Employment Industry appeals Labour Appeal Court finding on Labour Court judgement, lodges matter in Constitutional Court
Johannesburg, 19 July, 2017 – Adcorp and employment industry stakeholders associated with the Confederation of Associations in the Private Employment Sector (CAPES) will lodge an appeal to the Constitutional Court on findings handed down by the Labour Appeal Court on the Assign Services matter. The court case addressed the interpretation of the "deeming clause" which applies where clients use the services of Temporary Employment Services (TES) for assignees who are placed for longer than three months and who earn below an annual threshold. After that period the employee provided by the TES is "deemed" to be an employee of the client company who is then the sole employer.
On 10 July this year, the Labour Appeal Court set aside a judgement taken by the Labour Court in this matter.
The Labour Court found that after three months (in respect of temporary assignees who are assigned to clients by TES), the TES remains the primary employer and the client becomes a complementary employer only if the TES contravenes its legal obligations (known as the dual employer relationship. However, the recent Labour Appeal Court decision found the client of the TES to be the sole statutory employer, although the TES could still administer the relationship of employment.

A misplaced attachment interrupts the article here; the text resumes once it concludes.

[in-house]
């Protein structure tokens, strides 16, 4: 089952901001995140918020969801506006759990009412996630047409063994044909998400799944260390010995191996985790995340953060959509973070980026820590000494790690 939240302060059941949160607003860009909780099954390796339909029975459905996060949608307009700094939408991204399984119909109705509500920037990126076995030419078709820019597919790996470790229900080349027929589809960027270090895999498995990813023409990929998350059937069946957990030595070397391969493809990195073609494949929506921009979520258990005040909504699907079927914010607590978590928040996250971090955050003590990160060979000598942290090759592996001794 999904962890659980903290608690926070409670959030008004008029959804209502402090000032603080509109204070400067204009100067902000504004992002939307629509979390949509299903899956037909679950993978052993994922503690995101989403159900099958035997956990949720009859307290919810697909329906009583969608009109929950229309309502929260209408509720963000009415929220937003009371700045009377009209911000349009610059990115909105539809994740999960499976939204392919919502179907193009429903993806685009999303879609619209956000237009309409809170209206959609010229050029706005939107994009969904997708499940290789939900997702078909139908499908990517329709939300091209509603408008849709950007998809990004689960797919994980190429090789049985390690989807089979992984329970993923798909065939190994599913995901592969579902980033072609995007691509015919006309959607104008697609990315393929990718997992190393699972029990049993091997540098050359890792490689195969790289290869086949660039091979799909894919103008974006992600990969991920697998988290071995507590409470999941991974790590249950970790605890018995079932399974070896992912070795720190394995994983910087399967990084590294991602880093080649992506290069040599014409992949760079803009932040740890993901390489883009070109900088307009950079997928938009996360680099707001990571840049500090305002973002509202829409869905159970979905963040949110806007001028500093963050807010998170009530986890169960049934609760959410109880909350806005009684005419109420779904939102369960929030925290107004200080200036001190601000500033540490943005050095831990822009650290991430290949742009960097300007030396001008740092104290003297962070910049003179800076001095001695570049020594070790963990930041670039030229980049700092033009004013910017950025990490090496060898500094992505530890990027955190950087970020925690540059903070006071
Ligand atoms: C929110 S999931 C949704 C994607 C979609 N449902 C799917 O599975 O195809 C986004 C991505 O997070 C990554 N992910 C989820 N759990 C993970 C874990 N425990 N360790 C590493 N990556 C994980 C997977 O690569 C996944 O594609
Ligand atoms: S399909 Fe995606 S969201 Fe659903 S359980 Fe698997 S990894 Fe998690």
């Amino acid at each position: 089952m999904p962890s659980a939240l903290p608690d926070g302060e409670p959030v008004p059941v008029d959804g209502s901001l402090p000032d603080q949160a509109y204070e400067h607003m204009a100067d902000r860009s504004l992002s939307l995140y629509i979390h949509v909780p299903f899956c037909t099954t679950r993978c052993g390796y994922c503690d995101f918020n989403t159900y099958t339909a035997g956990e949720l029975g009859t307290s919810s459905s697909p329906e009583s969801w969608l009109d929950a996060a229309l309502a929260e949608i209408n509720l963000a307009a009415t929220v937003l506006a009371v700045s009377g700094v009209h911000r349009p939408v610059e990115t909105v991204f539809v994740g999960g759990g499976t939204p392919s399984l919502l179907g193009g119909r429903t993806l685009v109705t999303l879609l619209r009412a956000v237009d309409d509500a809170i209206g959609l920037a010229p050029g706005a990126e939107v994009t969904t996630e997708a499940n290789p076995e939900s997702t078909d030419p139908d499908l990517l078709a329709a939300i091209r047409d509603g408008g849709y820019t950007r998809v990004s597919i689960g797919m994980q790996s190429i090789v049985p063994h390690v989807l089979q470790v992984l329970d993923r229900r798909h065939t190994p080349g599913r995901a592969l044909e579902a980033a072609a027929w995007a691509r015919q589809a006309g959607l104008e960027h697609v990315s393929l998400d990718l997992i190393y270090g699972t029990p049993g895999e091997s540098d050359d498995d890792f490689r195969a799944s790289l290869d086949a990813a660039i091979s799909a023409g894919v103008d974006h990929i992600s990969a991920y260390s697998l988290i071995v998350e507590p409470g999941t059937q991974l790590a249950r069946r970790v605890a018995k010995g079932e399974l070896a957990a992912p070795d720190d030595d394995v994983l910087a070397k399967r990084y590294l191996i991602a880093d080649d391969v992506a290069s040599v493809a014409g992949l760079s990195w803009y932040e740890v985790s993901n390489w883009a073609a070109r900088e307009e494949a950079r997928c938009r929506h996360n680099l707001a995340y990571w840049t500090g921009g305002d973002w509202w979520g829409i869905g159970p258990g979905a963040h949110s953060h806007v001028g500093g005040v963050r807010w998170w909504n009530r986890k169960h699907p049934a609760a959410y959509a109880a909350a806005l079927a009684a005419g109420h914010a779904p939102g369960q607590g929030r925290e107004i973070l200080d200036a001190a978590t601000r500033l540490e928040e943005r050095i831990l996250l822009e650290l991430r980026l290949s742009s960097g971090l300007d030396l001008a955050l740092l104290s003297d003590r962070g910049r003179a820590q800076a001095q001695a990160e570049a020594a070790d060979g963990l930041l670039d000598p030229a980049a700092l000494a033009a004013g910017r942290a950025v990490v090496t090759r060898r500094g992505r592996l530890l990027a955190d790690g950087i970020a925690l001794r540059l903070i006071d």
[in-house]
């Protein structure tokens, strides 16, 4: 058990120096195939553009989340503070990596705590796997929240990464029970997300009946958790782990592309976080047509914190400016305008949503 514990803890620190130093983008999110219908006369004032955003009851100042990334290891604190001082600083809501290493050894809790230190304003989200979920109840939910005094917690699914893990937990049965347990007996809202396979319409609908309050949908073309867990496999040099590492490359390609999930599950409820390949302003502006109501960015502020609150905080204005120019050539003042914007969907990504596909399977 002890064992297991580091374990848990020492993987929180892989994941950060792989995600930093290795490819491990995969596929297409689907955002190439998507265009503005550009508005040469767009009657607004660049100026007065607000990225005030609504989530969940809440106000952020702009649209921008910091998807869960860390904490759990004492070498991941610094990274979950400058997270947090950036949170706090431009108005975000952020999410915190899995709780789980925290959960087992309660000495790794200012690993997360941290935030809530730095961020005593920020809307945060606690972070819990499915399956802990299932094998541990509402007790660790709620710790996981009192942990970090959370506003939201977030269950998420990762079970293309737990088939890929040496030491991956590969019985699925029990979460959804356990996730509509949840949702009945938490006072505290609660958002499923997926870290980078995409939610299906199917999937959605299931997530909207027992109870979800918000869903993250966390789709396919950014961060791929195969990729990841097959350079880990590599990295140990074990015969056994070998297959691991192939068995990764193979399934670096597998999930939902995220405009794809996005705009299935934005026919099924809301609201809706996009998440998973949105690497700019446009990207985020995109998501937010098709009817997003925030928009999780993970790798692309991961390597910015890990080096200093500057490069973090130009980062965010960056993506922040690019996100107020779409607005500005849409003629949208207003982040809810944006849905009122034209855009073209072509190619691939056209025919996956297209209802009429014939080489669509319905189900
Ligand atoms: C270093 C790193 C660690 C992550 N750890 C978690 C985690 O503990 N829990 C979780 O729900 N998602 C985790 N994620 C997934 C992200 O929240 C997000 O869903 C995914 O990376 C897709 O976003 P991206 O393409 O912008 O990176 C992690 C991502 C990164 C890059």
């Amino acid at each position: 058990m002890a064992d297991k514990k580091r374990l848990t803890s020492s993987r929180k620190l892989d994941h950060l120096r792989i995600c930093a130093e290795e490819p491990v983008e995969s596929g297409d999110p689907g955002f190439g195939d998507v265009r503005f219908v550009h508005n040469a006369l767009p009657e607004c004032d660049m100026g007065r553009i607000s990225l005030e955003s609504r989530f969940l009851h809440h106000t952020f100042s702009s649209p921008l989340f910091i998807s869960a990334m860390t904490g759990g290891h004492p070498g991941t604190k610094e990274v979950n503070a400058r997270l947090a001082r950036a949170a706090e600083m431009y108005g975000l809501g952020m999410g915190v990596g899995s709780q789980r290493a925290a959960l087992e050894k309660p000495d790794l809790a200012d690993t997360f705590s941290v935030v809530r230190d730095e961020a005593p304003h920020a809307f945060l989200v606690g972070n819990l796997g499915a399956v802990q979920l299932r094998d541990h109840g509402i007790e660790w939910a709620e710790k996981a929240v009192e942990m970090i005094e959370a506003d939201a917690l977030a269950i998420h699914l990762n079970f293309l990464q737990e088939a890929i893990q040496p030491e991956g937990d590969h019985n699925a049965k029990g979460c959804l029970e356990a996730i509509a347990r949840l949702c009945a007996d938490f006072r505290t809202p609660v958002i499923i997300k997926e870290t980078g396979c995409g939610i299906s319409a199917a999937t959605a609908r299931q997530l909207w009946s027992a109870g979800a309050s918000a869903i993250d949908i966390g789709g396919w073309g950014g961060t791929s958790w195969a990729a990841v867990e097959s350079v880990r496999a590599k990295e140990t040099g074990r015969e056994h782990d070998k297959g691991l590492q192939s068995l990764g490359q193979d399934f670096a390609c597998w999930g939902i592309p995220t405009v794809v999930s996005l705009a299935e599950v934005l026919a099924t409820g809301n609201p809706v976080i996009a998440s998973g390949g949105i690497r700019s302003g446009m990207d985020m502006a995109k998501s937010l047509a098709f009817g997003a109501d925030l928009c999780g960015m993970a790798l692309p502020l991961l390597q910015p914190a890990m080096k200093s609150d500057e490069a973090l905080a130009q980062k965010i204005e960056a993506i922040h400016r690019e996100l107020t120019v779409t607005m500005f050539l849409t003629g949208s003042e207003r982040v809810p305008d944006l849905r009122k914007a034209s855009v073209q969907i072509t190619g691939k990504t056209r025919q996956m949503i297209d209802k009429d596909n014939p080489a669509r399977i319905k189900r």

TES are one of the service offerings of Adcorp, a JSE-listed global company that offers various workforce solutions models across a number of industries.
Filing a notice to appeal to the Constitutional Court effectively suspends the judgement taken by the Labour Appeal Court and upholds the initial judgement taken by the Labour Court until the matter is heard by the Constitutional Court.
The TES industry is responsible for placing around 1 million temporary assignees across all sectors and industries per day and if the Constitutional Court upholds the Labour Appeal Court judgement it would have a material and detrimental impact on unemployment levels and job creation, a critical socio-economic developmental objective for South Africa. The impact of the Labour Relations Act amendments in 2015 were far reaching and contributed to current unemployment increases in South Africa.
"The reality is that the world is moving away from traditional, permanent employment towards flexible contracting, outcomes-based and digital solutions models. To move back into fixed cost, legacy employment work models is not responsible nor sustainable," says John Botha
One of the grounds for appeal is that the Labour Appeal Court didn't deal with a fundamental point - that the Labour Appeal Court has, itself, ruled that the Basic Conditions of Employment Act and Labour Relations Act must be interpreted in a manner that means they are not in conflict with another. They must be interpreted as being in harmony with each other.
Despite the arguments placed before the Labour Appeal Court as to why the single employer argument would result in disharmony this issue was not dealt with by the Labour Appeal Court. We believe that if this issue was dealt with by the Labour Appeal Court, the result could have been different.
Another significant aspect not addressed by the court is that one of the primary objectives of the amendments was affording TES employees extra protection. While much of the argument in both the Labour Appeal Court and Labour Court addressed this issue, the Labour Appeal Court Judgment does not address this issue. We believe if the TES remains involved with the employee this will give them added protection.